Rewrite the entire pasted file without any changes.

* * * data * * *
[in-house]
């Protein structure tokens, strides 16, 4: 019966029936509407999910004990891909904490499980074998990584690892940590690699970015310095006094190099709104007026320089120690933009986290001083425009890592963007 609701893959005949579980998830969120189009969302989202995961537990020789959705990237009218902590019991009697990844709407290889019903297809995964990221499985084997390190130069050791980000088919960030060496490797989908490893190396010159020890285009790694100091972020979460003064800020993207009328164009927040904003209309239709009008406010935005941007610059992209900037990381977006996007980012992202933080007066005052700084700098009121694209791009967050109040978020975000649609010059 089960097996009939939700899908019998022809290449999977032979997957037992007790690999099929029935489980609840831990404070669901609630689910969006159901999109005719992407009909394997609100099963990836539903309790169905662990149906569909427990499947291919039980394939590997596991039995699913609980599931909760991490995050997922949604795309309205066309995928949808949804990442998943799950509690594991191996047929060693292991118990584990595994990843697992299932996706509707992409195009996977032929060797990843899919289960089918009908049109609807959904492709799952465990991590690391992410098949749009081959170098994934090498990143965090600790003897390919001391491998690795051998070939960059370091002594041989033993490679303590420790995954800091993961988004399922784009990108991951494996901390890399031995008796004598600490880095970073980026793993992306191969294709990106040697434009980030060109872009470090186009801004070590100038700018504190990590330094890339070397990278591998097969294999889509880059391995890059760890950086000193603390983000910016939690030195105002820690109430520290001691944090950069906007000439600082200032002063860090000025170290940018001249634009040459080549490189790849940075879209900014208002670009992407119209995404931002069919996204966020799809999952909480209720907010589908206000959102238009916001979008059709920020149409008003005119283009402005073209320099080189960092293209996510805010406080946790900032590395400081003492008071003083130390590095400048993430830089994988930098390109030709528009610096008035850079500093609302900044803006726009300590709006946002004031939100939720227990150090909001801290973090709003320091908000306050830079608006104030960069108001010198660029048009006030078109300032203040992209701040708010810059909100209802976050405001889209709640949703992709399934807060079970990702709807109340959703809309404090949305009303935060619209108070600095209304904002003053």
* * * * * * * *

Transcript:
[in-house]
């Protein structure tokens, strides 16, 4: 019966029936509407999910004990891909904490499980074998990584690892940590690699970015310095006094190099709104007026320089120690933009986290001083425009890592963007 609701893959005949579980998830969120189009969302989202995961537990020789959705990237009218902590019991009697990844709407290889019903297809995964990221499985084997390190130069050791980000088919960030060496490797989908490893190396010159020890285009790694100091972020979460003064800020993207009328164009927040904003209309239709009008406010935005941007610059992209900037990381977006996007980012992202933080007066005052700084700098009121694209791009967050109040978020975000649609010059 089960097996009939939700899908019998022809290449999977032979997957037992007790690999099929029935489980609840831990404070669901609630689910969006159901999109005719992407009909394997609100099963990836539903309790169905662990149906569909427990499947291919039980394939590997596991039995699913609980599931909760991490995050997922949604795309309205066309995928949808949804990442998943799950509690594991191996047929060693292991118990584990595994990843697992299932996706509707992409195009996977032929060797990843899919289960089918009908049109609807959904492709799952465990991590690391992410098949749009081959170098994934090498990143965090600790003897390919001391491998690795051998070939960059370091002594041989033993490679303590420790995954800091993961988004399922784009990108991951494996901390890399031995008796004598600490880095970073980026793993992306191969294709990106040697434009980030060109872009470090186009801004070590100038700018504190990590330094890339070397990278591998097969294999889509880059391995890059760890950086000193603390983000910016939690030195105002820690109430520290001691944090950069906007000439600082200032002063860090000025170290940018001249634009040459080549490189790849940075879209900014208002670009992407119209995404931002069919996204966020799809999952909480209720907010589908206000959102238009916001979008059709920020149409008003005119283009402005073209320099080189960092293209996510805010406080946790900032590395400081003492008071003083130390590095400048993430830089994988930098390109030709528009610096008035850079500093609302900044803006726009300590709006946002004031939100939720227990150090909001801290973090709003320091908000306050830079608006104030960069108001010198660029048009006030078109300032203040992209701040708010810059909100209802976050405001889209709640949703992709399934807060079970990702709807109340959703809309404090949305009303935060619209108070600095209304904002003053």